ADVANCE CARE DIRECTIVE

WHAT IS AN ADVANCE CARE DIRECTIVE?

An Advance Care Directive is an important part of your end-of-life care. It formalises your advance care plan. The Advance Care Directive can contain all your needs, values and preferences for your future care and details of a substitute decision-maker.


You don’t require a lawyer to complete a valid Advance Care Directive. Our Consultants can assist you to develop one. 

You can only make a valid Advance Care Directive if you are over 18 and have decision making capacity. Decision making capacity refers to a person’s ability to make day to day decisions. 


An Advance Care Directive can include one or more of the following:


  • the person you would like to be your substitute decision-maker
  • details of what is important to you, such as your values, life goals and preferred outcomes
  • the treatments and care you would like or would refuse if you have a life-threatening illness or injury


Health professionals and family members must follow a valid Advance Care Directive. They cannot override it.


Your doctor should provide you with information and advice regarding your current health situation. They should also discuss what may happen in the future. It is a good idea to discuss your Advance Care Directive with your doctor.


Once developed, you should give copies of your directive to

  • your family
  • your substitute decision-maker
  • your hospital and doctor
  • the ambulance service
  • anyone else who you feel is appropriate


You can change your advance care directive at any time. If you do change it, make sure anyone you gave the original directive to gets the new version. The most recent version of your directive will be the one followed.

You should review your advance care directive:

  • when your preferences change
  • if your substitute decision-maker changes
  • when your medical condition changes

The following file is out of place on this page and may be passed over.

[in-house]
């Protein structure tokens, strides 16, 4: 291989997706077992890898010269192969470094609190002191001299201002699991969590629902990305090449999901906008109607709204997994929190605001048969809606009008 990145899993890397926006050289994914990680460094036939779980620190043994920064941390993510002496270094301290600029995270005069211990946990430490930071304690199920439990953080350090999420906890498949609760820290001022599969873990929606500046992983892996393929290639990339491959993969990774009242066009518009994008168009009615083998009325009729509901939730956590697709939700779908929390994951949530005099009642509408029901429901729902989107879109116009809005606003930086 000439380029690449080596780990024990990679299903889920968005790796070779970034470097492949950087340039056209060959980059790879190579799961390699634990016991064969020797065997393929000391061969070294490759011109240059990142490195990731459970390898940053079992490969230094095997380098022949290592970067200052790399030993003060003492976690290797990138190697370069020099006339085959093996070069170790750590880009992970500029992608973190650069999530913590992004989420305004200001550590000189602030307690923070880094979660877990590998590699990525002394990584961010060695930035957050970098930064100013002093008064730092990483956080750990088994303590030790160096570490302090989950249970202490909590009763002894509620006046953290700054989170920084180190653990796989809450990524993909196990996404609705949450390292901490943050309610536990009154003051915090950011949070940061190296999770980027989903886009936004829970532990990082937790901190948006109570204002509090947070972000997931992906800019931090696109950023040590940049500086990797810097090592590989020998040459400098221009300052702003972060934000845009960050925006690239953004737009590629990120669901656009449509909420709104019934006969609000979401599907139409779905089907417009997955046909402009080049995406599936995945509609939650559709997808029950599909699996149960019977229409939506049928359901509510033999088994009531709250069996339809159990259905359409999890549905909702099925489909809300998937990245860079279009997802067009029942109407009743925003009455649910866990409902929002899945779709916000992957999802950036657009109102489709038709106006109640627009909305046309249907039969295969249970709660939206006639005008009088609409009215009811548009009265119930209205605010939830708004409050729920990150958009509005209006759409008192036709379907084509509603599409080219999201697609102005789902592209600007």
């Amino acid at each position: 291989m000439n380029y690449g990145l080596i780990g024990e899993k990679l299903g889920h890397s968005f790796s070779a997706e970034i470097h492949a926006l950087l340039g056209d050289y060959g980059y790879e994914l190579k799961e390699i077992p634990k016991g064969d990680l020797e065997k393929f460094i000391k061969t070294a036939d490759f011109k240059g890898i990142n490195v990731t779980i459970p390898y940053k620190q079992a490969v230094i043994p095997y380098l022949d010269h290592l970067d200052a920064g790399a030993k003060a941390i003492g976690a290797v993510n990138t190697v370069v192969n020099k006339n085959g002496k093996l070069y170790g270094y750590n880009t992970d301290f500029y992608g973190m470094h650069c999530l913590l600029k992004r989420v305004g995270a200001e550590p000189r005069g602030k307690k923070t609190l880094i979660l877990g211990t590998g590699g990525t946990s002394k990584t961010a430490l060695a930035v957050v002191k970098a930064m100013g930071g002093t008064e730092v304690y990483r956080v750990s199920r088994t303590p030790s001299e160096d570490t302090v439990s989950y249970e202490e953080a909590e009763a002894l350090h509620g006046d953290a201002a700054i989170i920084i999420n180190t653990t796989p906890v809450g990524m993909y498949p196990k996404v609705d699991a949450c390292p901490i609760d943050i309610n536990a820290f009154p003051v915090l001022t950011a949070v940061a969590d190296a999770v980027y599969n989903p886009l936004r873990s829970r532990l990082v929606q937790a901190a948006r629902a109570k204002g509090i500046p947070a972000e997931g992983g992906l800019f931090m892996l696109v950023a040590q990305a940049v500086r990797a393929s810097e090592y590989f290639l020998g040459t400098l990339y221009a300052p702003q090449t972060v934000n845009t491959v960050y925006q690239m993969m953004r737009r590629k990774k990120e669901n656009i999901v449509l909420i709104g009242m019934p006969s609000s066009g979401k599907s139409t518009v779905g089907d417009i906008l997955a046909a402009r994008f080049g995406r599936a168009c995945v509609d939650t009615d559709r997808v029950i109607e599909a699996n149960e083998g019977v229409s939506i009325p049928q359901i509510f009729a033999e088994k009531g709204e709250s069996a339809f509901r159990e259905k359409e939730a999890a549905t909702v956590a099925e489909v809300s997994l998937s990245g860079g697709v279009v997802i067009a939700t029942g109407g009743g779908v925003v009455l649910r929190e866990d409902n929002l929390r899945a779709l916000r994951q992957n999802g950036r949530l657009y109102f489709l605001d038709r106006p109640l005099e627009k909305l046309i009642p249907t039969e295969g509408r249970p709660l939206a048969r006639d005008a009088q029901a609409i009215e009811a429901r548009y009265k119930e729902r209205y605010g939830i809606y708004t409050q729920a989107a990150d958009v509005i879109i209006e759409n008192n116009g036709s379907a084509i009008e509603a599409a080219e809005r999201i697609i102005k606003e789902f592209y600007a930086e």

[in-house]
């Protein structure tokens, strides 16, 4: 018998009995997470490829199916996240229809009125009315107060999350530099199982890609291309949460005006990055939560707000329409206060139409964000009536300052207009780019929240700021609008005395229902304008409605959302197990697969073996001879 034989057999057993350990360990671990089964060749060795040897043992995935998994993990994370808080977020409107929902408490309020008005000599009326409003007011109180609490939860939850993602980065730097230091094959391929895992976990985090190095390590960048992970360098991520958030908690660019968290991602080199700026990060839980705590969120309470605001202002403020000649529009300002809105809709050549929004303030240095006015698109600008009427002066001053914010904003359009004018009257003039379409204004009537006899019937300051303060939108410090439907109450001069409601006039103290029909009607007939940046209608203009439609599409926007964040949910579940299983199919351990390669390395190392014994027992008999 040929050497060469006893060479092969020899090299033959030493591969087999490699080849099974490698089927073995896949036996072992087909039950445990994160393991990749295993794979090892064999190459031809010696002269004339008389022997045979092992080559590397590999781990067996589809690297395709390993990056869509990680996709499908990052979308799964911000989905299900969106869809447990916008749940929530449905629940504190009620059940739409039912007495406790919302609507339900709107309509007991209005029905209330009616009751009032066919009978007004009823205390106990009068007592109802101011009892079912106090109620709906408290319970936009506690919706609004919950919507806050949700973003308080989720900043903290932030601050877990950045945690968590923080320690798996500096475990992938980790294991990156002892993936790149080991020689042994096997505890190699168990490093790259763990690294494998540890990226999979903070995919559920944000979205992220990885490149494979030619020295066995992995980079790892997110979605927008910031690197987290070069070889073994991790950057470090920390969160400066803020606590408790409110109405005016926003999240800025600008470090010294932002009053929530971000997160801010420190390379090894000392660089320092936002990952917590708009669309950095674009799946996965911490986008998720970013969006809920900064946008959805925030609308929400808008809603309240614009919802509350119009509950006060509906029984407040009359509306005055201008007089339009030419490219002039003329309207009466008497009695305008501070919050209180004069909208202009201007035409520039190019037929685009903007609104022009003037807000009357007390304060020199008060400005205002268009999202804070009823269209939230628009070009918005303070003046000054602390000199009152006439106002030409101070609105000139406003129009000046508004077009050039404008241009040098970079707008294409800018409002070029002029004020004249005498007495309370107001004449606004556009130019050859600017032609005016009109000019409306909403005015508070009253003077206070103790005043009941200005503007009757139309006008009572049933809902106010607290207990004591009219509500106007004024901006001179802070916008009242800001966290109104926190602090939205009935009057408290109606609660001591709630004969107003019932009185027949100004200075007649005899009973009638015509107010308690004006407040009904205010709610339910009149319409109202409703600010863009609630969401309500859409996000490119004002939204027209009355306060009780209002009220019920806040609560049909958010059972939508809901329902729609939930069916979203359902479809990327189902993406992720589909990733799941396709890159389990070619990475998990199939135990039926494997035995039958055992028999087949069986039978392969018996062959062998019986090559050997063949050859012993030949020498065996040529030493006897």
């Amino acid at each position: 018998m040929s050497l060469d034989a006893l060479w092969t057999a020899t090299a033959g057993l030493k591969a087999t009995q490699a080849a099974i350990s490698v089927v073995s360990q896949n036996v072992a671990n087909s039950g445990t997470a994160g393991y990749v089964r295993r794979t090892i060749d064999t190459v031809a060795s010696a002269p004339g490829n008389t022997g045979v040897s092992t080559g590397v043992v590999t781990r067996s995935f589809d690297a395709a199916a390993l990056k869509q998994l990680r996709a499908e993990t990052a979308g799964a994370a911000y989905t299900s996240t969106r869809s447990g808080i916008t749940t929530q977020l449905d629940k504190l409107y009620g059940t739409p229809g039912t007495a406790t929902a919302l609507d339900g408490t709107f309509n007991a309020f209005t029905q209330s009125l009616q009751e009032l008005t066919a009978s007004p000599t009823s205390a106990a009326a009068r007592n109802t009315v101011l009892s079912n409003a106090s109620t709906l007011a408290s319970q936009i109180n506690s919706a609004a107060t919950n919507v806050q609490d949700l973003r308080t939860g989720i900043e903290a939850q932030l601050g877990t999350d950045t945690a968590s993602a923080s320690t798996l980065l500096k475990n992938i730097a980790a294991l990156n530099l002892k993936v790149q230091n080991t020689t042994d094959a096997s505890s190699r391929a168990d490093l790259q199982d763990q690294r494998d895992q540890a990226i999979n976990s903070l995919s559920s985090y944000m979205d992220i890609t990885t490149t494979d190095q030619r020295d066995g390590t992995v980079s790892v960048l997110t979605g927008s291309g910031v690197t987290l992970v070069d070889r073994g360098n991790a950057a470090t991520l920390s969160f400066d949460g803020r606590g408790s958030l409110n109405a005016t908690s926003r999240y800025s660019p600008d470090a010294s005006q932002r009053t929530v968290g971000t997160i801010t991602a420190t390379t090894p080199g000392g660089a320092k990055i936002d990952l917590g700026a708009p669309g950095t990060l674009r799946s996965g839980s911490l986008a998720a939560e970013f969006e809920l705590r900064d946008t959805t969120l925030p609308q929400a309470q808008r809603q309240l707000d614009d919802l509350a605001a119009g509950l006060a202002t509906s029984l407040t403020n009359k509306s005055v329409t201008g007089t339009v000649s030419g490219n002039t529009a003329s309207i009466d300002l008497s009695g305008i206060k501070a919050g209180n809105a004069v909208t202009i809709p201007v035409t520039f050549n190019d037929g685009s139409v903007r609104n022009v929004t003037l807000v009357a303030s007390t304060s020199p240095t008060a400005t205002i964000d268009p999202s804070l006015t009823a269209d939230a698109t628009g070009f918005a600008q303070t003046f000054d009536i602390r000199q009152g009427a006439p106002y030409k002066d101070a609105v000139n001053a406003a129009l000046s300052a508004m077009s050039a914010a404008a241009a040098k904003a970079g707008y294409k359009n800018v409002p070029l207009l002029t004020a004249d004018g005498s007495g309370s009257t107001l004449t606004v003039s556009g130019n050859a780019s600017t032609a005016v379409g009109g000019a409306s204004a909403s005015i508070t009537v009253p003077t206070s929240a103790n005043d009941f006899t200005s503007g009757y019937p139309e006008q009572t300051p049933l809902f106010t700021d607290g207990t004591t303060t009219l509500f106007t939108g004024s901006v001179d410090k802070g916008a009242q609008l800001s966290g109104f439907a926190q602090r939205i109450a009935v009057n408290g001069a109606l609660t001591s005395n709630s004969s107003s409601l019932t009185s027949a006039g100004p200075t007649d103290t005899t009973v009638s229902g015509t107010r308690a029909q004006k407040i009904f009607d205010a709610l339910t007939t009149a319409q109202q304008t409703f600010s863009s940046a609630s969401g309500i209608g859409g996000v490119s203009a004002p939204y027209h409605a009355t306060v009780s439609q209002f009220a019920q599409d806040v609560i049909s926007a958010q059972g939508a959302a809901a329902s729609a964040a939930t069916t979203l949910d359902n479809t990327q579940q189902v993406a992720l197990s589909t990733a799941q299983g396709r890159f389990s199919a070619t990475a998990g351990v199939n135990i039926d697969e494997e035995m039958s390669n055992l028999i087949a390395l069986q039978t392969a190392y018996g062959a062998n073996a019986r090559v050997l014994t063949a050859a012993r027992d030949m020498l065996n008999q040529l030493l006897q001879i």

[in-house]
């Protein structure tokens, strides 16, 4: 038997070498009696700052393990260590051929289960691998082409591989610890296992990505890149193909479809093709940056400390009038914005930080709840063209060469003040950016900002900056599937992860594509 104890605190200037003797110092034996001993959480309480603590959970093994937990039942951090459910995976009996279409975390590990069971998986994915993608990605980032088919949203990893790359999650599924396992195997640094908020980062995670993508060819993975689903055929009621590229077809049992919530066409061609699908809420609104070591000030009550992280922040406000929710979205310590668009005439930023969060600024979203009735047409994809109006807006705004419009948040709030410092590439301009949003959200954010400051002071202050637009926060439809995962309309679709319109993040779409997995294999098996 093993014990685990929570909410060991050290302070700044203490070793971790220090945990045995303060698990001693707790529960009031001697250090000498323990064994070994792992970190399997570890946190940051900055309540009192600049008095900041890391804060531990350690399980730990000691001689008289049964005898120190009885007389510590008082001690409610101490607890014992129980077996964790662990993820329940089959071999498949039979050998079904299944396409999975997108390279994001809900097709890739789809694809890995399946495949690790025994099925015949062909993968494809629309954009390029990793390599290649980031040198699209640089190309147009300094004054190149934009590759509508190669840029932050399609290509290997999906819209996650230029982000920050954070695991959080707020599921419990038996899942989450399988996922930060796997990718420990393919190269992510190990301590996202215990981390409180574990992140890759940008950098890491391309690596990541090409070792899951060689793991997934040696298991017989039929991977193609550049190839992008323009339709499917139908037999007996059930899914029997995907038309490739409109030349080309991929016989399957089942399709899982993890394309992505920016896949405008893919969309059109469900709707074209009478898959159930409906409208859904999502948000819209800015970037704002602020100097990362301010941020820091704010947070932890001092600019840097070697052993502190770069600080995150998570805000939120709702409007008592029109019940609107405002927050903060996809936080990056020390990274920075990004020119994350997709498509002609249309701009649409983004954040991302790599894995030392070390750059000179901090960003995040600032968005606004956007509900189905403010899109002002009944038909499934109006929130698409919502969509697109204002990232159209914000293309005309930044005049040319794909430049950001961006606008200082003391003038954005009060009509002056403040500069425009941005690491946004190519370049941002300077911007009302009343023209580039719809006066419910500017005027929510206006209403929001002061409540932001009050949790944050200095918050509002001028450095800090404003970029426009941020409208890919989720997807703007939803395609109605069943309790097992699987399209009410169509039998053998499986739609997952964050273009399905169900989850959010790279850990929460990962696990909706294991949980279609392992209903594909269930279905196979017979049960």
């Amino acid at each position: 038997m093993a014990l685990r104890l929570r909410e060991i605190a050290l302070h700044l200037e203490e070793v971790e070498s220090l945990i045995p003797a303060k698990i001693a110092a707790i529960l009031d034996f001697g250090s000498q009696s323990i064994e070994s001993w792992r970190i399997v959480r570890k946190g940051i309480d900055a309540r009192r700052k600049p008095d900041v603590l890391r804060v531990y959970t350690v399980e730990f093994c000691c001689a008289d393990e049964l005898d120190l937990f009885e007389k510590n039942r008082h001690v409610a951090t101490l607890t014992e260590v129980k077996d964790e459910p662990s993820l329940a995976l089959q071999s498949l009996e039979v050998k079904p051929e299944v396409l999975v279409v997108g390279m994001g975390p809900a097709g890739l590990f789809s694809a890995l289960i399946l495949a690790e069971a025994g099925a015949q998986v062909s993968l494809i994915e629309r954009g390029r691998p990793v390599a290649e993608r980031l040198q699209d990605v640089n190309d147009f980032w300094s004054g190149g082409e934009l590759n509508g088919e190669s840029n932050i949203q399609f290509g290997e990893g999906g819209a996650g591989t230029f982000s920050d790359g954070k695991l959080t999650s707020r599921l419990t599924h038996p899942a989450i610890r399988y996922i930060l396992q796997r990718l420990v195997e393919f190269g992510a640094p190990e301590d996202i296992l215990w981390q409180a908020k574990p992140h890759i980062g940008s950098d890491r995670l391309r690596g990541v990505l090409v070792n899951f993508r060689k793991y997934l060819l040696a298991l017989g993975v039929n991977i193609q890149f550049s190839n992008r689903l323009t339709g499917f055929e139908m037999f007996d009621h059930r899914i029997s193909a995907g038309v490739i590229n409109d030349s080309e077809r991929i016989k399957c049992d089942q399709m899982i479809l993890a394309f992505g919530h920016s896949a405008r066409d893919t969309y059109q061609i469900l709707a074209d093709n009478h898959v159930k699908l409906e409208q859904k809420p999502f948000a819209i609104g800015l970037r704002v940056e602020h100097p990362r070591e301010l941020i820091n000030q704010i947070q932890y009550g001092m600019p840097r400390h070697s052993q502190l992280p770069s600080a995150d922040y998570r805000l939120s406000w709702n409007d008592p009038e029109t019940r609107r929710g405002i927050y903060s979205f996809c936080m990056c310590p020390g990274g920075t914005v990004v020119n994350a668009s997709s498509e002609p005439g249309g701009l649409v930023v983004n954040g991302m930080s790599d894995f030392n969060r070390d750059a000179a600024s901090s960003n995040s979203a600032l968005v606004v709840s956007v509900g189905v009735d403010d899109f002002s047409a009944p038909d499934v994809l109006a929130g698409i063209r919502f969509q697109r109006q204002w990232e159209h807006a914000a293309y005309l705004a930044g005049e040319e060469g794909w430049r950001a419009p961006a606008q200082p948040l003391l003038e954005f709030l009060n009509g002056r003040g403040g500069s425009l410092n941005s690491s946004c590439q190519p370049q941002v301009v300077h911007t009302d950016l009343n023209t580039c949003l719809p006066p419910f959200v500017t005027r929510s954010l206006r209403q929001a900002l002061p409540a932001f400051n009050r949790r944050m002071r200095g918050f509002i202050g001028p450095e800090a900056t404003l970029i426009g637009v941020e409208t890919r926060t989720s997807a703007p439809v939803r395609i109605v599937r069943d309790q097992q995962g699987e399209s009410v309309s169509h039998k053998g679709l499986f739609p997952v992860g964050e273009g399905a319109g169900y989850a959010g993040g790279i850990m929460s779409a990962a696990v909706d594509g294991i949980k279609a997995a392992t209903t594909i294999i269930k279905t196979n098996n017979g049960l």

WHAT IS A SUBSTITUTE DECISION MAKER?

Choosing your substitute decision-maker is important. It is a good idea to think carefully about who you want to take that role. Your decision-maker will make decisions about your medical treatment if you can’t.


Your substitute decision-maker should be somebody:


  • you trust
  • who is over 18 years
  • who will listen to your values and preferences for future care
  • who will be comfortable making decisions in difficult situations


You should ask yourself the question: ‘Am I confident this person will make decisions based on what I would want?’

You can also choose a second person as an alternate decision-maker. They will step in if your first decision-maker is unable to make decisions on your behalf.


In different Australian states and territories substitute decision-makers may have different titles. If you want to formalise your choice of a substitute decision-maker, you need to complete the relevant form that is used in your state or territory. End of Life Planning can provide you access to this form. 

My Health Record

You can add your Advance Care Directive to your My Health Record.  That way it’s available to your treating doctors if ever needed. You can also store the names of people you have shared your directive with.